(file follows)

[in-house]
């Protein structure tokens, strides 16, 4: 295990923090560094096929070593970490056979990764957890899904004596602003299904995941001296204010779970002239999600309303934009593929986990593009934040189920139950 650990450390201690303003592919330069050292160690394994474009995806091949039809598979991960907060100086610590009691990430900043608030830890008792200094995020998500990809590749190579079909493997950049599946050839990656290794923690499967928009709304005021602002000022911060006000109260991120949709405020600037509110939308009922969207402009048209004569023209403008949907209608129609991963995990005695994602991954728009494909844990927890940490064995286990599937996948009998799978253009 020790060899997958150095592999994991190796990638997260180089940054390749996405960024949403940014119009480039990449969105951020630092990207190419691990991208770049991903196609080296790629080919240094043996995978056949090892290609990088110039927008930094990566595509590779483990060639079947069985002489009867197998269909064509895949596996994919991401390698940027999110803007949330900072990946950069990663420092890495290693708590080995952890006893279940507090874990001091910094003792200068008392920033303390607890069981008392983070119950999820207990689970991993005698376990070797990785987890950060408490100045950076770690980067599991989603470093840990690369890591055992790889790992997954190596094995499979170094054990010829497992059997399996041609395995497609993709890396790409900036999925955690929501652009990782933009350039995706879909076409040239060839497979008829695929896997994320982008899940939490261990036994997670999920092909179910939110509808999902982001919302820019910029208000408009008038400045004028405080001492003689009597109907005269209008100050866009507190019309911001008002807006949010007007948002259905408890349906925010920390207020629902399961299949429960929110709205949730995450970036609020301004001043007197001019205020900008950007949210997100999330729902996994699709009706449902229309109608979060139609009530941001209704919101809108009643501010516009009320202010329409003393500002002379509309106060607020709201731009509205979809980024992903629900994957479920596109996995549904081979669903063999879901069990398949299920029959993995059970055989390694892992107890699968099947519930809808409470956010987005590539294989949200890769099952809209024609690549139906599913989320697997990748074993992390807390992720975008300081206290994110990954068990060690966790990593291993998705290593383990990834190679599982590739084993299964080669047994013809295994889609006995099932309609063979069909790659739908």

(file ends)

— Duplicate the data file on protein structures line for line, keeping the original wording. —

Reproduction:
[in-house]
């Protein structure tokens, strides 16, 4: 295990923090560094096929070593970490056979990764957890899904004596602003299904995941001296204010779970002239999600309303934009593929986990593009934040189920139950 650990450390201690303003592919330069050292160690394994474009995806091949039809598979991960907060100086610590009691990430900043608030830890008792200094995020998500990809590749190579079909493997950049599946050839990656290794923690499967928009709304005021602002000022911060006000109260991120949709405020600037509110939308009922969207402009048209004569023209403008949907209608129609991963995990005695994602991954728009494909844990927890940490064995286990599937996948009998799978253009 020790060899997958150095592999994991190796990638997260180089940054390749996405960024949403940014119009480039990449969105951020630092990207190419691990991208770049991903196609080296790629080919240094043996995978056949090892290609990088110039927008930094990566595509590779483990060639079947069985002489009867197998269909064509895949596996994919991401390698940027999110803007949330900072990946950069990663420092890495290693708590080995952890006893279940507090874990001091910094003792200068008392920033303390607890069981008392983070119950999820207990689970991993005698376990070797990785987890950060408490100045950076770690980067599991989603470093840990690369890591055992790889790992997954190596094995499979170094054990010829497992059997399996041609395995497609993709890396790409900036999925955690929501652009990782933009350039995706879909076409040239060839497979008829695929896997994320982008899940939490261990036994997670999920092909179910939110509808999902982001919302820019910029208000408009008038400045004028405080001492003689009597109907005269209008100050866009507190019309911001008002807006949010007007948002259905408890349906925010920390207020629902399961299949429960929110709205949730995450970036609020301004001043007197001019205020900008950007949210997100999330729902996994699709009706449902229309109608979060139609009530941001209704919101809108009643501010516009009320202010329409003393500002002379509309106060607020709201731009509205979809980024992903629900994957479920596109996995549904081979669903063999879901069990398949299920029959993995059970055989390694892992107890699968099947519930809808409470956010987005590539294989949200890769099952809209024609690549139906599913989320697997990748074993992390807390992720975008300081206290994110990954068990060690966790990593291993998705290593383990990834190679599982590739084993299964080669047994013809295994889609006995099932309609063979069909790659739908």